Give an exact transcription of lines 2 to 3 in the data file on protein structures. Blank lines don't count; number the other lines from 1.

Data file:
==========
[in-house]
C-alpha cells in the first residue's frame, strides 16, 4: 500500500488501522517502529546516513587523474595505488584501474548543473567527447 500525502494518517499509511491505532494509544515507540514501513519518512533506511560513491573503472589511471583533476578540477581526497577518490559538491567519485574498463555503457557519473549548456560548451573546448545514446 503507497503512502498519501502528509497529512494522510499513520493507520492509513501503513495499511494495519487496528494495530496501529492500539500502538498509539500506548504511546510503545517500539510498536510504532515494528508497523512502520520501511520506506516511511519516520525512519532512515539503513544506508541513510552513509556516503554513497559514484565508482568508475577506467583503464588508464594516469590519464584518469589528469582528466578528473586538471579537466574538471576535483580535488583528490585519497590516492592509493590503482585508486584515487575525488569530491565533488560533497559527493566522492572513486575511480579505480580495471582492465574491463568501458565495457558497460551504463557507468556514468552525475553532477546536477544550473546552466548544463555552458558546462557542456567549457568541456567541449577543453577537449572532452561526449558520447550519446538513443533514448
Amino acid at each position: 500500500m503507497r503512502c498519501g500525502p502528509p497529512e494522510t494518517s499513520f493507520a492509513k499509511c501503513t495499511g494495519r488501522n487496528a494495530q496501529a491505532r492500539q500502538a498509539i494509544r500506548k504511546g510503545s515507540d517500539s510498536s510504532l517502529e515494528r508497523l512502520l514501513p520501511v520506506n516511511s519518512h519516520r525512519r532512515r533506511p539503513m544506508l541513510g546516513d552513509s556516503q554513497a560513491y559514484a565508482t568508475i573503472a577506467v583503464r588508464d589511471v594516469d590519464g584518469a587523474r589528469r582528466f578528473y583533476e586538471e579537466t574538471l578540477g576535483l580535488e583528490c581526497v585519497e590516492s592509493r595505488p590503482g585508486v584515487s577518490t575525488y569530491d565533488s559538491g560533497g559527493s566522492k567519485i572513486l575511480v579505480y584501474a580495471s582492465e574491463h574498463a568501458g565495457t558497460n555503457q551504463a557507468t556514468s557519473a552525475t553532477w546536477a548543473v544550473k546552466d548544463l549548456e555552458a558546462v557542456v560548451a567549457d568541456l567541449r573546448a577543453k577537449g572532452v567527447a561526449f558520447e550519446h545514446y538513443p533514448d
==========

C-alpha cells in the first residue's frame, strides 16, 4: 500500500488501522517502529546516513587523474595505488584501474548543473567527447 500525502494518517499509511491505532494509544515507540514501513519518512533506511560513491573503472589511471583533476578540477581526497577518490559538491567519485574498463555503457557519473549548456560548451573546448545514446 503507497503512502498519501502528509497529512494522510499513520493507520492509513501503513495499511494495519487496528494495530496501529492500539500502538498509539500506548504511546510503545517500539510498536510504532515494528508497523512502520520501511520506506516511511519516520525512519532512515539503513544506508541513510552513509556516503554513497559514484565508482568508475577506467583503464588508464594516469590519464584518469589528469582528466578528473586538471579537466574538471576535483580535488583528490585519497590516492592509493590503482585508486584515487575525488569530491565533488560533497559527493566522492572513486575511480579505480580495471582492465574491463568501458565495457558497460551504463557507468556514468552525475553532477546536477544550473546552466548544463555552458558546462557542456567549457568541456567541449577543453577537449572532452561526449558520447550519446538513443533514448
Amino acid at each position: 500500500m503507497r503512502c498519501g500525502p502528509p497529512e494522510t494518517s499513520f493507520a492509513k499509511c501503513t495499511g494495519r488501522n487496528a494495530q496501529a491505532r492500539q500502538a498509539i494509544r500506548k504511546g510503545s515507540d517500539s510498536s510504532l517502529e515494528r508497523l512502520l514501513p520501511v520506506n516511511s519518512h519516520r525512519r532512515r533506511p539503513m544506508l541513510g546516513d552513509s556516503q554513497a560513491y559514484a565508482t568508475i573503472a577506467v583503464r588508464d589511471v594516469d590519464g584518469a587523474r589528469r582528466f578528473y583533476e586538471e579537466t574538471l578540477g576535483l580535488e583528490c581526497v585519497e590516492s592509493r595505488p590503482g585508486v584515487s577518490t575525488y569530491d565533488s559538491g560533497g559527493s566522492k567519485i572513486l575511480v579505480y584501474a580495471s582492465e574491463h574498463a568501458g565495457t558497460n555503457q551504463a557507468t556514468s557519473a552525475t553532477w546536477a548543473v544550473k546552466d548544463l549548456e555552458a558546462v557542456v560548451a567549457d568541456l567541449r573546448a577543453k577537449g572532452v567527447a561526449f558520447e550519446h545514446y538513443p533514448d